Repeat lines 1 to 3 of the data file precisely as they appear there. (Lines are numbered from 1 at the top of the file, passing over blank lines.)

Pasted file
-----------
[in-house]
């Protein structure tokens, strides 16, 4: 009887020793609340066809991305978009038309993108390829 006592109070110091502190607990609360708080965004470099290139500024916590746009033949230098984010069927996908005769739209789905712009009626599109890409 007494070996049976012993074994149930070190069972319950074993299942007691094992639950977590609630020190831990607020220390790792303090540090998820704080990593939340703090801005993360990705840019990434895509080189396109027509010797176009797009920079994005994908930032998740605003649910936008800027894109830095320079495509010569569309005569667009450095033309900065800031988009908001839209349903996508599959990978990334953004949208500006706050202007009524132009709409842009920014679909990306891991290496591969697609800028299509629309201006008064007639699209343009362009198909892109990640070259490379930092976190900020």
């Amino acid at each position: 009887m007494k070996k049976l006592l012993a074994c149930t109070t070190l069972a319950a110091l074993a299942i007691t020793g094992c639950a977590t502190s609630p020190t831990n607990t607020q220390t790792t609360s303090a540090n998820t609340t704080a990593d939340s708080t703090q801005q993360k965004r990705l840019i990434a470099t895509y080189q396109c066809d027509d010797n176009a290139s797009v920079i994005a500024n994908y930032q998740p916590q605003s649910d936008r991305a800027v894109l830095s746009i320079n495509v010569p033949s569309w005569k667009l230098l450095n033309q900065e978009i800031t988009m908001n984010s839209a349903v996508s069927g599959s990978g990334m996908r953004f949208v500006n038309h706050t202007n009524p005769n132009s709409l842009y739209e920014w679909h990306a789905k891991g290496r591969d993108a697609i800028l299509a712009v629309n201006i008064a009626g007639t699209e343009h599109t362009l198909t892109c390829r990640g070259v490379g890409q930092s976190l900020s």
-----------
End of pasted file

[in-house]
């Protein structure tokens, strides 16, 4: 009887020793609340066809991305978009038309993108390829 006592109070110091502190607990609360708080965004470099290139500024916590746009033949230098984010069927996908005769739209789905712009009626599109890409 007494070996049976012993074994149930070190069972319950074993299942007691094992639950977590609630020190831990607020220390790792303090540090998820704080990593939340703090801005993360990705840019990434895509080189396109027509010797176009797009920079994005994908930032998740605003649910936008800027894109830095320079495509010569569309005569667009450095033309900065800031988009908001839209349903996508599959990978990334953004949208500006706050202007009524132009709409842009920014679909990306891991290496591969697609800028299509629309201006008064007639699209343009362009198909892109990640070259490379930092976190900020």
């Amino acid at each position: 009887m007494k070996k049976l006592l012993a074994c149930t109070t070190l069972a319950a110091l074993a299942i007691t020793g094992c639950a977590t502190s609630p020190t831990n607990t607020q220390t790792t609360s303090a540090n998820t609340t704080a990593d939340s708080t703090q801005q993360k965004r990705l840019i990434a470099t895509y080189q396109c066809d027509d010797n176009a290139s797009v920079i994005a500024n994908y930032q998740p916590q605003s649910d936008r991305a800027v894109l830095s746009i320079n495509v010569p033949s569309w005569k667009l230098l450095n033309q900065e978009i800031t988009m908001n984010s839209a349903v996508s069927g599959s990978g990334m996908r953004f949208v500006n038309h706050t202007n009524p005769n132009s709409l842009y739209e920014w679909h990306a789905k891991g290496r591969d993108a697609i800028l299509a712009v629309n201006i008064a009626g007639t699209e343009h599109t362009l198909t892109c390829r990640g070259v490379g890409q930092s976190l900020s």